kiddos | lifestyle

Keep Your Children’s Eyes Safe This Summer With the AOA Camp Checklist

August 20, 2018


Did you know that more than 40 percent of eye injuries every year are related to sports or recreational activities?? With still a few weeks left to swim, plenty of time to camp, and school sports ahead, the American Optometric Association (AOA) with the Association of Camp Nursing (ACN) have compiled a checklist of essential safety tips for your children before they leave to camp/hike, jump in the pool or hit the field.

To ensure your child is best prepared to enjoy all that camp offers and comes home free of injury, the American Optometric Association (AOA) with the Association of Camp Nursing (ACN) have compiled a checklist of essential summer safety tips for your children and teens before they leave for camp:

  • Set up general health checkups before attending camp. Parents should follow general health checkup procedures (such as visiting your child’s health care practitioner for an annual appointment) to minimize risks of other campers falling ill. Don’t forget to include a regular, comprehensive eye exam in this checkup list. The AOA encourages patients to find a doctor of optometry and schedule an appointment for a comprehensive eye exam.
  • Encourage eating fruits and vegetables. Before they leave, make sure your camper is eating healthy and encourage them to make the same choices at camp. It is important to eat nourishing foods and not over-consume junk food, fast foods or highly-processed foods to stay healthy and have energy during camp. Fruits and vegetables have been proven to improve eye health and provide vitamins, minerals and essential fatty acids.
  • Make a safe splash. If your kid is a first-time swimmer, make sure you sign them up for a few lessons before they hop in the pool or find a camp that provides lessons. The AOA also recommends using watertight googles if they wear contacts when they swim, preferably it is best to remove the lenses. Water and contact lenses do not mix.
  • Do a quick mental health check. The school year can be mentally and emotionally taxing so make sure your child feels like camp is actually a “break.”  Before camp, be on the lookout for any changes in habits, withdrawal, decreased social and academic functioning, erratic or changed behavior and increased physical complaint, then seek a professional expert for counsel. ACN reminds kids to say no to bullying!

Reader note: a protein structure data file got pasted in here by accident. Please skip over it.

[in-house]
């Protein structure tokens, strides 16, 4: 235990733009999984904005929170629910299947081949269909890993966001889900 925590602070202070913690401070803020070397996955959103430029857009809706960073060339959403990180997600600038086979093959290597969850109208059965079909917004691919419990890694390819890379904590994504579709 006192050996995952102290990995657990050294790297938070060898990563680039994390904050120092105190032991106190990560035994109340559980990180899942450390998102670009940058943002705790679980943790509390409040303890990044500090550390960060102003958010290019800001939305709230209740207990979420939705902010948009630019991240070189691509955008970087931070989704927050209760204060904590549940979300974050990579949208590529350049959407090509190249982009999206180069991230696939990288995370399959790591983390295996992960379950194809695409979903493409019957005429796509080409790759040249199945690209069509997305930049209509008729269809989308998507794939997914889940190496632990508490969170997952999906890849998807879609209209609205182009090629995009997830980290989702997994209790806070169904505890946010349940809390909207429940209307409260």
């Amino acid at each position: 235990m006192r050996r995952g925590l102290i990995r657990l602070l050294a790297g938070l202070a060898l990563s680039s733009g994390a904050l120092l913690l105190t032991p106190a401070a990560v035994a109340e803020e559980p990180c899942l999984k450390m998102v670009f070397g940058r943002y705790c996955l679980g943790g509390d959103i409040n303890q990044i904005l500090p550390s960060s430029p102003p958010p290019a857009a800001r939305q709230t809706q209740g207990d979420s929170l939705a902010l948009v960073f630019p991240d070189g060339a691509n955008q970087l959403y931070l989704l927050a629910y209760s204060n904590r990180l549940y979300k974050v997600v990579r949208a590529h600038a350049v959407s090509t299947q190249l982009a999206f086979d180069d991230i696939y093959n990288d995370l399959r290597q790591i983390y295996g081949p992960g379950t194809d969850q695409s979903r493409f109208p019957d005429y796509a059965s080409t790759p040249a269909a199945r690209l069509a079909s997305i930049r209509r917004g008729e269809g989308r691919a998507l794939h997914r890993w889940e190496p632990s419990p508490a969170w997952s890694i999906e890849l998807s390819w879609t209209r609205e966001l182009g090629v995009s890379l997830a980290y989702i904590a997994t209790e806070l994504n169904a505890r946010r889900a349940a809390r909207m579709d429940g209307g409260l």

• Beware of smoky eyes at the campfire. Some of the best nights of camp are spent roasting marshmallows during a bonfire. However, the AOA encourages campers to exercise caution if they’re spending an extended amount of time near smoky haze, which can wreak havoc on people’s eyes – causing red eye and irritation. The inhalation can cause inflammation, headaches and more. Encourage your child to limit exposure to the fire by walking away for a while. If they’re experiencing issues with their eyes, consider purchasing and using artificial tears or a cold compress.
  • Falls are no fun for anyone. The ACN encourages campers to wear closed-toed shoes when engaging in outdoor fun, especially if they’re hiking or climbing. Protective gear will help prevent slips and falls.
  • Don’t forget sunscreen and bug spray. To protect from the sun, seek shade, wear protective clothing and use a broad-spectrum, water-resistant sunscreen with an SPF of 30 or higher. Remember to consider the flora and fauna in your area and use a bug spray with DEET or other natural repellents. Stinging insects and ticks can create an unfavorable experience if not prevented initially.
  • Watch out for bacteria in the lake. If they’re taking a swim in the lake or river this summer, be mindful of bacteria. While it’s not super common, bacteria and other microorganisms can cause serious eye infections.
  • Find some shades: Wearing a hat will only get you so far. While the AOA’s 2017 Eye-Q Survey found that nearly seven in ten Americans wear sunglasses during outdoor sports, another 30 percent do not and are risking their eye health from sun exposure. Sunglasses that offer 100% UV protection are important to protect eyes from sun damage.




Article written by guest author REBECCA TAYLOR on Behalf of the AOA

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